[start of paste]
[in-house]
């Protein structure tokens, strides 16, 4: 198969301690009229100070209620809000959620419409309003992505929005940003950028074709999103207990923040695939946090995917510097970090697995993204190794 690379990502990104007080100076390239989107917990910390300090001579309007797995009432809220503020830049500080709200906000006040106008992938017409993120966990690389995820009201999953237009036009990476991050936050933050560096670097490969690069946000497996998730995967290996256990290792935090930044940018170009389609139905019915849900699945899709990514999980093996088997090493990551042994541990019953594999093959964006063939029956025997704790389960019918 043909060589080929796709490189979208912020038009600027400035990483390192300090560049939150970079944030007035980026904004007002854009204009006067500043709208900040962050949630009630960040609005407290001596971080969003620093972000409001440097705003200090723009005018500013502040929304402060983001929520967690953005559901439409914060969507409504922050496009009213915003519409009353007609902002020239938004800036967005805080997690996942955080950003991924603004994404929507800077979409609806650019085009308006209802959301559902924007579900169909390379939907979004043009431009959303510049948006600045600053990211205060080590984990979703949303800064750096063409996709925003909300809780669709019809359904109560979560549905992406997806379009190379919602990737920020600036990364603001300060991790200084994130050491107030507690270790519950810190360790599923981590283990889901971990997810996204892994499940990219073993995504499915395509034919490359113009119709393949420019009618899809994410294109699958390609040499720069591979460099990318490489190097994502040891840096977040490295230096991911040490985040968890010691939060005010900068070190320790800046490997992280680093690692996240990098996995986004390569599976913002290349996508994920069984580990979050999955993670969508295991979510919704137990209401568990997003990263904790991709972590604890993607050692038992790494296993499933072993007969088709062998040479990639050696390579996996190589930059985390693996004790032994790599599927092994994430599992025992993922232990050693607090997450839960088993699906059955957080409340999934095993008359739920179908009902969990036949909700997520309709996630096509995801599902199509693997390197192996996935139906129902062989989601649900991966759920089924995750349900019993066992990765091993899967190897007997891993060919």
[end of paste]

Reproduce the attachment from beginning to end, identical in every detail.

[in-house]
């Protein structure tokens, strides 16, 4: 198969301690009229100070209620809000959620419409309003992505929005940003950028074709999103207990923040695939946090995917510097970090697995993204190794 690379990502990104007080100076390239989107917990910390300090001579309007797995009432809220503020830049500080709200906000006040106008992938017409993120966990690389995820009201999953237009036009990476991050936050933050560096670097490969690069946000497996998730995967290996256990290792935090930044940018170009389609139905019915849900699945899709990514999980093996088997090493990551042994541990019953594999093959964006063939029956025997704790389960019918 043909060589080929796709490189979208912020038009600027400035990483390192300090560049939150970079944030007035980026904004007002854009204009006067500043709208900040962050949630009630960040609005407290001596971080969003620093972000409001440097705003200090723009005018500013502040929304402060983001929520967690953005559901439409914060969507409504922050496009009213915003519409009353007609902002020239938004800036967005805080997690996942955080950003991924603004994404929507800077979409609806650019085009308006209802959301559902924007579900169909390379939907979004043009431009959303510049948006600045600053990211205060080590984990979703949303800064750096063409996709925003909300809780669709019809359904109560979560549905992406997806379009190379919602990737920020600036990364603001300060991790200084994130050491107030507690270790519950810190360790599923981590283990889901971990997810996204892994499940990219073993995504499915395509034919490359113009119709393949420019009618899809994410294109699958390609040499720069591979460099990318490489190097994502040891840096977040490295230096991911040490985040968890010691939060005010900068070190320790800046490997992280680093690692996240990098996995986004390569599976913002290349996508994920069984580990979050999955993670969508295991979510919704137990209401568990997003990263904790991709972590604890993607050692038992790494296993499933072993007969088709062998040479990639050696390579996996190589930059985390693996004790032994790599599927092994994430599992025992993922232990050693607090997450839960088993699906059955957080409340999934095993008359739920179908009902969990036949909700997520309709996630096509995801599902199509693997390197192996996935139906129902062989989601649900991966759920089924995750349900019993066992990765091993899967190897007997891993060919």